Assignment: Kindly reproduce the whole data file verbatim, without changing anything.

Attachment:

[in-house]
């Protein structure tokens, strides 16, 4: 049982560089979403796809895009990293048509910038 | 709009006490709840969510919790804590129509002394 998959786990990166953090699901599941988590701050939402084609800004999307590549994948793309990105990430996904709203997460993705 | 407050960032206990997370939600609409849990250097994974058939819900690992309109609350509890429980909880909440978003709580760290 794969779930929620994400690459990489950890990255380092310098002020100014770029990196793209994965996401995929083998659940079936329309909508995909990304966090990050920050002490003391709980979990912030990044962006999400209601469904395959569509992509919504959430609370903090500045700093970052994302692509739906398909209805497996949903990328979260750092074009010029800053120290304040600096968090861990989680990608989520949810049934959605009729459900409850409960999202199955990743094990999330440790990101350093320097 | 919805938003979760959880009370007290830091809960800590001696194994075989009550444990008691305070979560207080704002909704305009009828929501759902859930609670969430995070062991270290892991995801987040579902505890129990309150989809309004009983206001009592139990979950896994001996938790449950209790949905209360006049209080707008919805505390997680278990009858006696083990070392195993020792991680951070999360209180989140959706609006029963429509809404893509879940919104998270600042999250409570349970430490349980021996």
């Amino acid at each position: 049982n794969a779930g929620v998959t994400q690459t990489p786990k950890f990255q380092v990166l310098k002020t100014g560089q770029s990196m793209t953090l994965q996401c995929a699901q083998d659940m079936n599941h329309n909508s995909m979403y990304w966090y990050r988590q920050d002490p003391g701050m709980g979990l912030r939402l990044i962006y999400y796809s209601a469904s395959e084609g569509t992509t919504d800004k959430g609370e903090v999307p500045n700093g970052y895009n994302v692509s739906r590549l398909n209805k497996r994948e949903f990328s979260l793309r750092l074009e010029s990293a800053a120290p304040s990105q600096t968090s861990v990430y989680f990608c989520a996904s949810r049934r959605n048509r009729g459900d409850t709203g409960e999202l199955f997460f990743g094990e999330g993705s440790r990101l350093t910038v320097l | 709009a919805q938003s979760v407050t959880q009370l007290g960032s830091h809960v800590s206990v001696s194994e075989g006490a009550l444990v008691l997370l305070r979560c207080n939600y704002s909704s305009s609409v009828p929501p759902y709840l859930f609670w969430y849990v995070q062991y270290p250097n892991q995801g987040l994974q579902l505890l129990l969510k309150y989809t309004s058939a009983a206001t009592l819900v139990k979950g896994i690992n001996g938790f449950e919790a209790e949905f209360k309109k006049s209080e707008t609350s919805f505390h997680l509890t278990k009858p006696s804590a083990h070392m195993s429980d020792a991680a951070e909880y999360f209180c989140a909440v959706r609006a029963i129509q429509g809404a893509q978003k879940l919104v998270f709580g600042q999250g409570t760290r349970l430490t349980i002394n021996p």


[in-house]
């Protein structure tokens, strides 16, 4: 049982560089979403796809895009990293048509910038 | 709009006490709840969510919790804590129509002394 998959786990990166953090699901599941988590701050939402084609800004999307590549994948793309990105990430996904709203997460993705 | 407050960032206990997370939600609409849990250097994974058939819900690992309109609350509890429980909880909440978003709580760290 794969779930929620994400690459990489950890990255380092310098002020100014770029990196793209994965996401995929083998659940079936329309909508995909990304966090990050920050002490003391709980979990912030990044962006999400209601469904395959569509992509919504959430609370903090500045700093970052994302692509739906398909209805497996949903990328979260750092074009010029800053120290304040600096968090861990989680990608989520949810049934959605009729459900409850409960999202199955990743094990999330440790990101350093320097 | 919805938003979760959880009370007290830091809960800590001696194994075989009550444990008691305070979560207080704002909704305009009828929501759902859930609670969430995070062991270290892991995801987040579902505890129990309150989809309004009983206001009592139990979950896994001996938790449950209790949905209360006049209080707008919805505390997680278990009858006696083990070392195993020792991680951070999360209180989140959706609006029963429509809404893509879940919104998270600042999250409570349970430490349980021996």
């Amino acid at each position: 049982n794969a779930g929620v998959t994400q690459t990489p786990k950890f990255q380092v990166l310098k002020t100014g560089q770029s990196m793209t953090l994965q996401c995929a699901q083998d659940m079936n599941h329309n909508s995909m979403y990304w966090y990050r988590q920050d002490p003391g701050m709980g979990l912030r939402l990044i962006y999400y796809s209601a469904s395959e084609g569509t992509t919504d800004k959430g609370e903090v999307p500045n700093g970052y895009n994302v692509s739906r590549l398909n209805k497996r994948e949903f990328s979260l793309r750092l074009e010029s990293a800053a120290p304040s990105q600096t968090s861990v990430y989680f990608c989520a996904s949810r049934r959605n048509r009729g459900d409850t709203g409960e999202l199955f997460f990743g094990e999330g993705s440790r990101l350093t910038v320097l | 709009a919805q938003s979760v407050t959880q009370l007290g960032s830091h809960v800590s206990v001696s194994e075989g006490a009550l444990v008691l997370l305070r979560c207080n939600y704002s909704s305009s609409v009828p929501p759902y709840l859930f609670w969430y849990v995070q062991y270290p250097n892991q995801g987040l994974q579902l505890l129990l969510k309150y989809t309004s058939a009983a206001t009592l819900v139990k979950g896994i690992n001996g938790f449950e919790a209790e949905f209360k309109k006049s209080e707008t609350s919805f505390h997680l509890t278990k009858p006696s804590a083990h070392m195993s429980d020792a991680a951070e909880y999360f209180c989140a909440v959706r609006a029963i129509q429509g809404a893509q978003k879940l919104v998270f709580g600042q999250g409570t760290r349970l430490t349980i002394n021996p």